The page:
Captain's Log
2 March 2010

Day 5: Challenging Times Ahead

Hello there Everyone, We remained at anchor in the picturesque Jervis Bay over night and enjoyed the benefits of anchor watches. This allowed for a good nights sleep and the recharging of ���the batteries�� for the challenges and adventures ahead. The Youth Crew were awake and on deck for our Early Morning Activity at 0630. This involved yet another beautiful ���wake up�� swim and the use of the rope swing off the course yard to really kick start the heart for an action packed day. Once out of the water everyone enjoyed a hearty breakfast. After the Colours Ceremony and morning brief I had a bit of chat and discussion about how this whole sailing thing worked with the Youth Crew. With the aid of a kayak, some improvised sails, masts and a rudder along with some eager volunteers, (Kylie, Tom and Dominic) I was able to demonstrate the basics of sail theory and the relevant aspects of tall ship sailing. Keen to put some of our newly learnt sail theory into practice after lunch we sailed from the anchorage and did so with great success and exactly according to plan. Onlookers in small pleasure craft were fortunate to witness this magnificent tall ship with her fore and aft sails set, majestically make her way out of Jervis Bay past the imposing cliffs of Point Perpendicular. There was plenty of work to be done and the Youth Crew had only a taste of what lay ahead. The wind was from the NE at 15-20kts and the swell that had built over the previous couple of days. We sailed from the protection of Jervis bay into 2.5-3m swells and the ship was pitching and rolling heavily as we sailed close hauled attempting to make ground to windward. It was some tough sailing throughout the afternoon and we took this opportunity to consolidate the understanding of the various roles during tacking by conducting our rotational tacks activity. We again had some feeling the ill affects of sea sickness but overall most were doing better this time out in much bigger seas. The cohesion and unity of our team is becoming readily apparent and seems to only be enhanced by each additional activity they undertake. This is fortunate as there were many more tacks ahead of our team, but of these the most notable was the final tack of the day when we got hit by a squall a little before midnight. With the rain bucketing down, 35kt winds howling across the deck, and with white frothy waves surrounding, battering and consuming the ship, we went to tacking stations awaking White and Blue Watches from their slumber (if they were lucky). The rain was at times coming in horizontally. Communications were difficult and the weight in the sails immense. Our team was simply superb and despite the trying conditions worked like a well oiled machine to achieve all that was required. I was incredibly proud of our entire team, both the Staff Crew and the Youth Crew alike, for their efforts, execution and achievements. The Staff gave outstanding guidance, reassurance, supervision and leadership under very trying conditions and the Youth Crew were super stars under pressure. Whilst being tired, soaking wet, getting thrown about the ship and experiencing the might of mother-nature our team gave their all. They wrestled with the sails and overcame all before them to seamlessly tack the ship and most importantly, did so safely. It really was an outstanding effort and achievement. The future is bright. Until Tomorrow, take care.Yours AyeCaptain Dion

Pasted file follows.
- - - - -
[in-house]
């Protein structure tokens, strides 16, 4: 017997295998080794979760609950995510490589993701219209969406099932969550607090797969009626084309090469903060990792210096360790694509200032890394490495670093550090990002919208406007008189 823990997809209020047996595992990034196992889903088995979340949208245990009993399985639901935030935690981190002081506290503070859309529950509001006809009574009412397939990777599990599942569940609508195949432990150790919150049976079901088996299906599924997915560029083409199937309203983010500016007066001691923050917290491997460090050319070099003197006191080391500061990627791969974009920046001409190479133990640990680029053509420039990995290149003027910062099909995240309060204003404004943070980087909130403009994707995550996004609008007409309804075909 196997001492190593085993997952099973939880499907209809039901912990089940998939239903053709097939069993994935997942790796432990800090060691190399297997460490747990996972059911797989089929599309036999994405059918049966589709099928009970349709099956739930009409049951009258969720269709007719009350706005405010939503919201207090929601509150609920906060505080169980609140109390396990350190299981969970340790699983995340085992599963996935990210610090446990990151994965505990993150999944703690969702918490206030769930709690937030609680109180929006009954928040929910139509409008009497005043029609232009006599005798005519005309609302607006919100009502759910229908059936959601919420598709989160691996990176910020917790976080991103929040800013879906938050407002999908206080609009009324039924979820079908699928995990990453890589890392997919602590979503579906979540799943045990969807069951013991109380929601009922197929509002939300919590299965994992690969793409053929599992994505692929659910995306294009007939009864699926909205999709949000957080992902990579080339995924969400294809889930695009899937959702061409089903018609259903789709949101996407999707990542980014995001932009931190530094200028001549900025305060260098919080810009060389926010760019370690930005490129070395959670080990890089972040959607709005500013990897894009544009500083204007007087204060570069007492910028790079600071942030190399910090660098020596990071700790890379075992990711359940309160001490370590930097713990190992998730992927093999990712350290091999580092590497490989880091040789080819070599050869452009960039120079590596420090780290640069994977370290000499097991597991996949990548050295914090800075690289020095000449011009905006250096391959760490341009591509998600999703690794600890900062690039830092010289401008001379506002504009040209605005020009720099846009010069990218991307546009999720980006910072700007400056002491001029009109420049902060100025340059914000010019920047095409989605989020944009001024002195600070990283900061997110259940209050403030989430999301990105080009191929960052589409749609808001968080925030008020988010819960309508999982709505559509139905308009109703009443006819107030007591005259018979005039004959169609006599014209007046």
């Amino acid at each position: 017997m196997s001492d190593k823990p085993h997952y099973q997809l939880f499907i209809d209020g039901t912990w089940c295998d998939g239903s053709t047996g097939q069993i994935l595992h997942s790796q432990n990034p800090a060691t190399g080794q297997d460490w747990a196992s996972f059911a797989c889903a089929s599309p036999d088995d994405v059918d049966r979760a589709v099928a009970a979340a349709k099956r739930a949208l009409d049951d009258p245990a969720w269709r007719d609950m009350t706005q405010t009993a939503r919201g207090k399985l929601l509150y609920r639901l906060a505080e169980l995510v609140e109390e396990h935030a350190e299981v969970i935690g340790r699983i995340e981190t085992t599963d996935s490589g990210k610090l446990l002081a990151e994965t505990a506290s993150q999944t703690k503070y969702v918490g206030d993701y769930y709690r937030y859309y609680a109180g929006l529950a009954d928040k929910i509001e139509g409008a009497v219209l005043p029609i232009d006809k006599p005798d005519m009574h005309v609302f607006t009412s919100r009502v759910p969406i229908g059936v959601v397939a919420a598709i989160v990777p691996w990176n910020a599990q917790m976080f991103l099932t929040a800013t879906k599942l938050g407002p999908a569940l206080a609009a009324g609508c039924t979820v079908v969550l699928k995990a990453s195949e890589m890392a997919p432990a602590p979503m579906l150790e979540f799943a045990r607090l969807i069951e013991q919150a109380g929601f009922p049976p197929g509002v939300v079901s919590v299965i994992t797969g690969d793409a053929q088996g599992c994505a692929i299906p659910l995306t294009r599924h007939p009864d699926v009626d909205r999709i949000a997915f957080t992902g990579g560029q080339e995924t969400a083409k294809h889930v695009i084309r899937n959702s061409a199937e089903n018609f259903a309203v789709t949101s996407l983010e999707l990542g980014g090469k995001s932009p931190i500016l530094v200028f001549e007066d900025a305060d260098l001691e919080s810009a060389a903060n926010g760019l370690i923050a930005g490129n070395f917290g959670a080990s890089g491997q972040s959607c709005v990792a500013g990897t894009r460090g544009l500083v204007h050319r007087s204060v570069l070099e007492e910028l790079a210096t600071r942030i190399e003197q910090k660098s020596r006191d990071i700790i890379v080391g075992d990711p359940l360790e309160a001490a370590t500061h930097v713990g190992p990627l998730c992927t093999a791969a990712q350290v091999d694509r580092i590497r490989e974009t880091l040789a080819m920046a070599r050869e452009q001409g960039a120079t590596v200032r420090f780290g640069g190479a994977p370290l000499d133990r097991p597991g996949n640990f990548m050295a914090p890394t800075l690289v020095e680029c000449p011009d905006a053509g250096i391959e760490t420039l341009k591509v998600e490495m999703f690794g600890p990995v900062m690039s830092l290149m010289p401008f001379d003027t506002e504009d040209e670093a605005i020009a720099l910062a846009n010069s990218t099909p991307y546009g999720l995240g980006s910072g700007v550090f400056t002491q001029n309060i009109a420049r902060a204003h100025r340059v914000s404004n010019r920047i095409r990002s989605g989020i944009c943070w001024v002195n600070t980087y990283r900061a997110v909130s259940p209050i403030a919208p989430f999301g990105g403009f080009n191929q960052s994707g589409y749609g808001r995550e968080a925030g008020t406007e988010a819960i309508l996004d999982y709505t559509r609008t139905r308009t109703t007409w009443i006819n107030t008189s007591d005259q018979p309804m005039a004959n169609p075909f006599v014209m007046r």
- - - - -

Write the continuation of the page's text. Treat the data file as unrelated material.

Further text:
34° 48' South / 150° 51' East


NE @ 30kts with a swell from the NE at 2.5-3mThanks to the after effects of Cyclone Olga